UNRWA supervises the Public Health Office, which takes care of collecting waste, maintaining the sewer network and rainwater drainage, spraying pesticides, operating water pumping stations, and conducting periodic laboratory tests of wells. UNRWA has expanded the scope of its services to accommodate the growing camp population.

Civil Society Associations and NGOs

Several civil society associations and NGOs are active in Beddawi Camp. Their services are particularly focused on activities for women and children and on family support. These activities include vocational training, awareness-raising lectures, psychological support programs, material support, distribution of relief aid, sponsoring the care of orphans, care for people with special needs, and recreational activities. The most prominent of these associations are The Women's Association for Programs and Activities; the Najda Social Association; Naba‘ Association; Beit Atfal al-Samoud Children’s House; the Community Rehabilitation Association; Islamic Relief Society; and Droubs Foundation.

Beddawi Camp is remarkable for having several scout centers and athletic clubs: al-Qadisiyya Scout and Guidance Center; Jenin Scout Center, which organizes summer camps and volunteer work drives for public sanitation, in addition to organizing music education courses; the Palestinian Cultural Club, which organizes chess training courses and provides relief services; and the Ghassan Kanafani Foundation, whose activities include early childhood education, and recreational and cultural courses.

The most notable sporting clubs are al-Hilal al-Filastini, Ashbal Filastin, al-Nidal al-Filastini, al-Quds Sporting, and al-Durra. Football is considered the common sport among all these clubs; the camp has one football field, the Palestine Stadium, which is the only outlet for the camp’s residents and is in need of maintenance and repair. These clubs occupy high rankings in the sporting competitions that take place in northern Lebanon, and a number of Palestinian players have garnered fame in matches in Tripoli.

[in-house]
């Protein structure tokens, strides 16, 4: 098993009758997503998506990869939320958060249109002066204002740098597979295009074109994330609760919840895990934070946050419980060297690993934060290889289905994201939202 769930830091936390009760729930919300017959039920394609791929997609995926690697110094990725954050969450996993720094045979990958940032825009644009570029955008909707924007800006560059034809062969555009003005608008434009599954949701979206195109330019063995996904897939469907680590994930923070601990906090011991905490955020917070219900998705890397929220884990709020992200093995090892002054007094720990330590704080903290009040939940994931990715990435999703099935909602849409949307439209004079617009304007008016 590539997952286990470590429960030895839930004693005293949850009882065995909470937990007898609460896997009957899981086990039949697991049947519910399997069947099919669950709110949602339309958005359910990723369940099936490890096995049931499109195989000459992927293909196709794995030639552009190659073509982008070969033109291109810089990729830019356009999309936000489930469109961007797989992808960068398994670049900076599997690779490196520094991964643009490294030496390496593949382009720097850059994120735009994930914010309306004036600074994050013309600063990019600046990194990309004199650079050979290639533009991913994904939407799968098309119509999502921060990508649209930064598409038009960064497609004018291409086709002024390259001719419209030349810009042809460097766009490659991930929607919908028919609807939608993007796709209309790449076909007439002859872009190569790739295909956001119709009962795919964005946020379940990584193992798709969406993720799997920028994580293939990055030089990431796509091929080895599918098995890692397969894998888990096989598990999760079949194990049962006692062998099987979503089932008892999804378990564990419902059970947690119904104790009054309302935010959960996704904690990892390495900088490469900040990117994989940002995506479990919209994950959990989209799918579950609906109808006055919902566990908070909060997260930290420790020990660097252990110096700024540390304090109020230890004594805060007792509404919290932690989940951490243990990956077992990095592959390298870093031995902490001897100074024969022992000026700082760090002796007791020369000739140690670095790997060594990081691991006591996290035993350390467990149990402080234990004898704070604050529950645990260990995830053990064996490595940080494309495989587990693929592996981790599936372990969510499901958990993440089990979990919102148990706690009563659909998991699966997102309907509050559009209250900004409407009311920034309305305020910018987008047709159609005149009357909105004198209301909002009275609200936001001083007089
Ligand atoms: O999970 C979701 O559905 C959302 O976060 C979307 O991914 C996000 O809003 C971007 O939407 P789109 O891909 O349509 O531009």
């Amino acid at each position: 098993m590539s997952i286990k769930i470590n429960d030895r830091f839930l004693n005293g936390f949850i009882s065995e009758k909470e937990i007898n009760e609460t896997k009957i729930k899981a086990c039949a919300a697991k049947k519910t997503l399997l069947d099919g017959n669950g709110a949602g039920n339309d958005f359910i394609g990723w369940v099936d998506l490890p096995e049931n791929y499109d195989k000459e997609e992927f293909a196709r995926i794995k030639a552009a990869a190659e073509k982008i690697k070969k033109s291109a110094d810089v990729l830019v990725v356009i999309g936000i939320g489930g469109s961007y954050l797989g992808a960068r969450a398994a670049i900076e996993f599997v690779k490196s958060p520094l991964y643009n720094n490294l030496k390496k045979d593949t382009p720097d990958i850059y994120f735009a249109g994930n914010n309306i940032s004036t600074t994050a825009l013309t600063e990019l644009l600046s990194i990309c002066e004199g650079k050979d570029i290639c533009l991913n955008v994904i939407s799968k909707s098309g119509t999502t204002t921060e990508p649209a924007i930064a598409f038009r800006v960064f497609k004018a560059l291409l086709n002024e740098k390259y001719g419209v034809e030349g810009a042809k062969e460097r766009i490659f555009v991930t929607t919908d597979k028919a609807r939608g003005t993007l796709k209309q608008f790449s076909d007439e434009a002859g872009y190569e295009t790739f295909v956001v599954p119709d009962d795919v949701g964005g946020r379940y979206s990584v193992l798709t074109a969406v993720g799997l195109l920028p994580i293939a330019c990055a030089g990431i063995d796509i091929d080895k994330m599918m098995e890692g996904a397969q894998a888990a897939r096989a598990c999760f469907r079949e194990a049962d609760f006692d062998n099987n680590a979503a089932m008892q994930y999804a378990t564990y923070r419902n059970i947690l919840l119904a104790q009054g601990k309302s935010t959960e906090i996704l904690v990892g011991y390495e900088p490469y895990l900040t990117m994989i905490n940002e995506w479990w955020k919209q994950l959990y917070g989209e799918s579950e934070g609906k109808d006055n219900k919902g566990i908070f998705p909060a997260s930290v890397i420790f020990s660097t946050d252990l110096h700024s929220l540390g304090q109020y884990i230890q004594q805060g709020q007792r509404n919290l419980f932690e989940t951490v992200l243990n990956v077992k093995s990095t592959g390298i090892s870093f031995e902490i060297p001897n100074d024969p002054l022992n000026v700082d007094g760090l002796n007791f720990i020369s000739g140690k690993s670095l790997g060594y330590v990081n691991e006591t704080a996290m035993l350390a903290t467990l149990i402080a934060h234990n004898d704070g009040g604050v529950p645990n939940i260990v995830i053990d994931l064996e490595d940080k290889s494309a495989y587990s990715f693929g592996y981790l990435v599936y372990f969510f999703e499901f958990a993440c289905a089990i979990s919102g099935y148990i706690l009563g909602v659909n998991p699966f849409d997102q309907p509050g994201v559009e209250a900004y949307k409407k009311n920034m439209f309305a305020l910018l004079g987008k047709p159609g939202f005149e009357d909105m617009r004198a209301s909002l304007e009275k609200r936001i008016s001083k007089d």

Camp Administration

While UNRWA assumes its specific responsibilities for basic services, the camp's Popular Committee is in charge of running affairs of politics and security. The committee is a kind of mini-municipal council in which tasks are distributed among the members. It includes a representative from each Palestinian faction and a person responsible for each neighborhood in the camp. It follows up on camp affairs through regular and extraordinary meetings, coordinates with UNRWA and nongovernmental institutions in the camp, and coordinates with the Lebanese security forces and neighboring Lebanese municipalities.

Religious Life

Five mosques serve the camp’s residents. There is a committee for handling religious affairs that is a subcommittee of the camp’s People’s Committee, which coordinates with the Islamic Waqf Board in Tripoli and supervises the organization of burials due to the shrinking space allocated to the cemetery. The religious affairs subcommittee also performs social functions, including those related to matters of divorce, inheritance, and problems that arise between families inside the camp.

Israeli Attacks on the Camp